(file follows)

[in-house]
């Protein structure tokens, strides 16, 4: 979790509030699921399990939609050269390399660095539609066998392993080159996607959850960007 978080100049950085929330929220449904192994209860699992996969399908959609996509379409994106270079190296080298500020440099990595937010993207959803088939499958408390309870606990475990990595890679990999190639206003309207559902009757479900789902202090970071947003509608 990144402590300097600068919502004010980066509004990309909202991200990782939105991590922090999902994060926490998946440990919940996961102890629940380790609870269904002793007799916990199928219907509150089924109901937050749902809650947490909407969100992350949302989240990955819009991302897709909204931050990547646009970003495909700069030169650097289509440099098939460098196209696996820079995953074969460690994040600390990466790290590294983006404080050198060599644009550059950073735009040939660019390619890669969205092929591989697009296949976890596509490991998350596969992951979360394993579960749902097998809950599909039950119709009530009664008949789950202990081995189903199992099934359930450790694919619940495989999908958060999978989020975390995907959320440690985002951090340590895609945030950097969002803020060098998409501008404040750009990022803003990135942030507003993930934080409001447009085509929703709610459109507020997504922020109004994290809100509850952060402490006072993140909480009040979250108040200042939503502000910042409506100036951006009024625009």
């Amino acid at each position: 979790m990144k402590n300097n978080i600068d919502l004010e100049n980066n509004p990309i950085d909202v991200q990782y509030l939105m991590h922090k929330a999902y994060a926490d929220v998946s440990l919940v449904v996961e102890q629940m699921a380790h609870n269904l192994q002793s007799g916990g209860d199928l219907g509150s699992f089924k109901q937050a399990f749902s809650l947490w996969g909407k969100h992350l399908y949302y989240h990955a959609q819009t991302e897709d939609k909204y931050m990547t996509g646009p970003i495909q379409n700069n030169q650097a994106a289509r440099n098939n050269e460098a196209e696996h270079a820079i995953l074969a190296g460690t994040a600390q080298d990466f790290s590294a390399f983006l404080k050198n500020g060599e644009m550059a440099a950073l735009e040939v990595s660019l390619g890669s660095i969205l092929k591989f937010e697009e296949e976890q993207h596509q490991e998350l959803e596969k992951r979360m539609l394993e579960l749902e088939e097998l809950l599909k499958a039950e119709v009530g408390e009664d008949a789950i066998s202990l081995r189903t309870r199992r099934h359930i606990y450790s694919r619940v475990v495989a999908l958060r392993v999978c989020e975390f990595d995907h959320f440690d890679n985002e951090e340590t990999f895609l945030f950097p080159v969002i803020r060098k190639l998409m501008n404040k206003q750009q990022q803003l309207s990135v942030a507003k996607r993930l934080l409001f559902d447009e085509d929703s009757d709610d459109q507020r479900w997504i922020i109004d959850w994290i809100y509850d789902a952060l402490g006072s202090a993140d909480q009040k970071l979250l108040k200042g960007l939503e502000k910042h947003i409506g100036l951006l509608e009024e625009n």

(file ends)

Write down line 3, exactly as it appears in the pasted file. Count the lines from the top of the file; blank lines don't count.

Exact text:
């Amino acid at each position: 979790m990144k402590n300097n978080i600068d919502l004010e100049n980066n509004p990309i950085d909202v991200q990782y509030l939105m991590h922090k929330a999902y994060a926490d929220v998946s440990l919940v449904v996961e102890q629940m699921a380790h609870n269904l192994q002793s007799g916990g209860d199928l219907g509150s699992f089924k109901q937050a399990f749902s809650l947490w996969g909407k969100h992350l399908y949302y989240h990955a959609q819009t991302e897709d939609k909204y931050m990547t996509g646009p970003i495909q379409n700069n030169q650097a994106a289509r440099n098939n050269e460098a196209e696996h270079a820079i995953l074969a190296g460690t994040a600390q080298d990466f790290s590294a390399f983006l404080k050198n500020g060599e644009m550059a440099a950073l735009e040939v990595s660019l390619g890669s660095i969205l092929k591989f937010e697009e296949e976890q993207h596509q490991e998350l959803e596969k992951r979360m539609l394993e579960l749902e088939e097998l809950l599909k499958a039950e119709v009530g408390e009664d008949a789950i066998s202990l081995r189903t309870r199992r099934h359930i606990y450790s694919r619940v475990v495989a999908l958060r392993v999978c989020e975390f990595d995907h959320f440690d890679n985002e951090e340590t990999f895609l945030f950097p080159v969002i803020r060098k190639l998409m501008n404040k206003q750009q990022q803003l309207s990135v942030a507003k996607r993930l934080l409001f559902d447009e085509d929703s009757d709610d459109q507020r479900w997504i922020i109004d959850w994290i809100y509850d789902a952060l402490g006072s202090a993140d909480q009040k970071l979250l108040k200042g960007l939503e502000k910042h947003i409506g100036l951006l509608e009024e625009n």